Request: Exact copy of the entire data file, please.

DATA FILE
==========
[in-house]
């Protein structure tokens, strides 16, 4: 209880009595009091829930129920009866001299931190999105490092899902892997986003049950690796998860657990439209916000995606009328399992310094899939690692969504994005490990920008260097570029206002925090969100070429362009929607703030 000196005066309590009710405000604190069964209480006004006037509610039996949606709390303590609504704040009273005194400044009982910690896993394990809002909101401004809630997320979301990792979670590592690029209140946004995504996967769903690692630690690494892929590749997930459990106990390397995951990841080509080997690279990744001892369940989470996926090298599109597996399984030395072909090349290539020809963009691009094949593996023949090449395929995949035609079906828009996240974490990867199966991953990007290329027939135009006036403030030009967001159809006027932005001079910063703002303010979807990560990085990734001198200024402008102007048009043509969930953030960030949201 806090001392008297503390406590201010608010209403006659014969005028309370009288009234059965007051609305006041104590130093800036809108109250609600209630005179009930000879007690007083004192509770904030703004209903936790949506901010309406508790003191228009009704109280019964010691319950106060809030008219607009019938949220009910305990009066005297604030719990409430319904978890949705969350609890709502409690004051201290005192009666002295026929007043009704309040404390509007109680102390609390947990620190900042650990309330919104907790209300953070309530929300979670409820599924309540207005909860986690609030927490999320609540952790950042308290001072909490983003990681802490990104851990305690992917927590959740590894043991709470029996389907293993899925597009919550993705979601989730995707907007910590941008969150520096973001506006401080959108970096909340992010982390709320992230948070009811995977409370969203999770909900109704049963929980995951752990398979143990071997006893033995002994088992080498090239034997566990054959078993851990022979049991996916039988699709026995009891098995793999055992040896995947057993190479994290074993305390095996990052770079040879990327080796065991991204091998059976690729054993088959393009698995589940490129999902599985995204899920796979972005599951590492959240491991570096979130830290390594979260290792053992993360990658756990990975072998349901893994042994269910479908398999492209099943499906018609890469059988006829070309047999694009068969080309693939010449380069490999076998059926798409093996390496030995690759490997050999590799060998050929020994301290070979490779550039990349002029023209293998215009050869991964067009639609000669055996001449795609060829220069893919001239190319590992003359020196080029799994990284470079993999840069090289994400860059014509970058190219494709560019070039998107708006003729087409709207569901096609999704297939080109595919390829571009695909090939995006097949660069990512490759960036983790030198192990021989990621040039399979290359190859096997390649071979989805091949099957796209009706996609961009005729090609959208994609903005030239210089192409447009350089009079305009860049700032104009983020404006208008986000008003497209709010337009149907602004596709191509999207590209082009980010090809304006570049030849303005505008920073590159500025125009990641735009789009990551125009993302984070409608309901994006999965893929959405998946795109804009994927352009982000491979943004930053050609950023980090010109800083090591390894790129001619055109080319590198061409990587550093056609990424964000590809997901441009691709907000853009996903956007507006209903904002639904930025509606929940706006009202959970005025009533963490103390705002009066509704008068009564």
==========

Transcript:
[in-house]
């Protein structure tokens, strides 16, 4: 209880009595009091829930129920009866001299931190999105490092899902892997986003049950690796998860657990439209916000995606009328399992310094899939690692969504994005490990920008260097570029206002925090969100070429362009929607703030 000196005066309590009710405000604190069964209480006004006037509610039996949606709390303590609504704040009273005194400044009982910690896993394990809002909101401004809630997320979301990792979670590592690029209140946004995504996967769903690692630690690494892929590749997930459990106990390397995951990841080509080997690279990744001892369940989470996926090298599109597996399984030395072909090349290539020809963009691009094949593996023949090449395929995949035609079906828009996240974490990867199966991953990007290329027939135009006036403030030009967001159809006027932005001079910063703002303010979807990560990085990734001198200024402008102007048009043509969930953030960030949201 806090001392008297503390406590201010608010209403006659014969005028309370009288009234059965007051609305006041104590130093800036809108109250609600209630005179009930000879007690007083004192509770904030703004209903936790949506901010309406508790003191228009009704109280019964010691319950106060809030008219607009019938949220009910305990009066005297604030719990409430319904978890949705969350609890709502409690004051201290005192009666002295026929007043009704309040404390509007109680102390609390947990620190900042650990309330919104907790209300953070309530929300979670409820599924309540207005909860986690609030927490999320609540952790950042308290001072909490983003990681802490990104851990305690992917927590959740590894043991709470029996389907293993899925597009919550993705979601989730995707907007910590941008969150520096973001506006401080959108970096909340992010982390709320992230948070009811995977409370969203999770909900109704049963929980995951752990398979143990071997006893033995002994088992080498090239034997566990054959078993851990022979049991996916039988699709026995009891098995793999055992040896995947057993190479994290074993305390095996990052770079040879990327080796065991991204091998059976690729054993088959393009698995589940490129999902599985995204899920796979972005599951590492959240491991570096979130830290390594979260290792053992993360990658756990990975072998349901893994042994269910479908398999492209099943499906018609890469059988006829070309047999694009068969080309693939010449380069490999076998059926798409093996390496030995690759490997050999590799060998050929020994301290070979490779550039990349002029023209293998215009050869991964067009639609000669055996001449795609060829220069893919001239190319590992003359020196080029799994990284470079993999840069090289994400860059014509970058190219494709560019070039998107708006003729087409709207569901096609999704297939080109595919390829571009695909090939995006097949660069990512490759960036983790030198192990021989990621040039399979290359190859096997390649071979989805091949099957796209009706996609961009005729090609959208994609903005030239210089192409447009350089009079305009860049700032104009983020404006208008986000008003497209709010337009149907602004596709191509999207590209082009980010090809304006570049030849303005505008920073590159500025125009990641735009789009990551125009993302984070409608309901994006999965893929959405998946795109804009994927352009982000491979943004930053050609950023980090010109800083090591390894790129001619055109080319590198061409990587550093056609990424964000590809997901441009691709907000853009996903956007507006209903904002639904930025509606929940706006009202959970005025009533963490103390705002009066509704008068009564």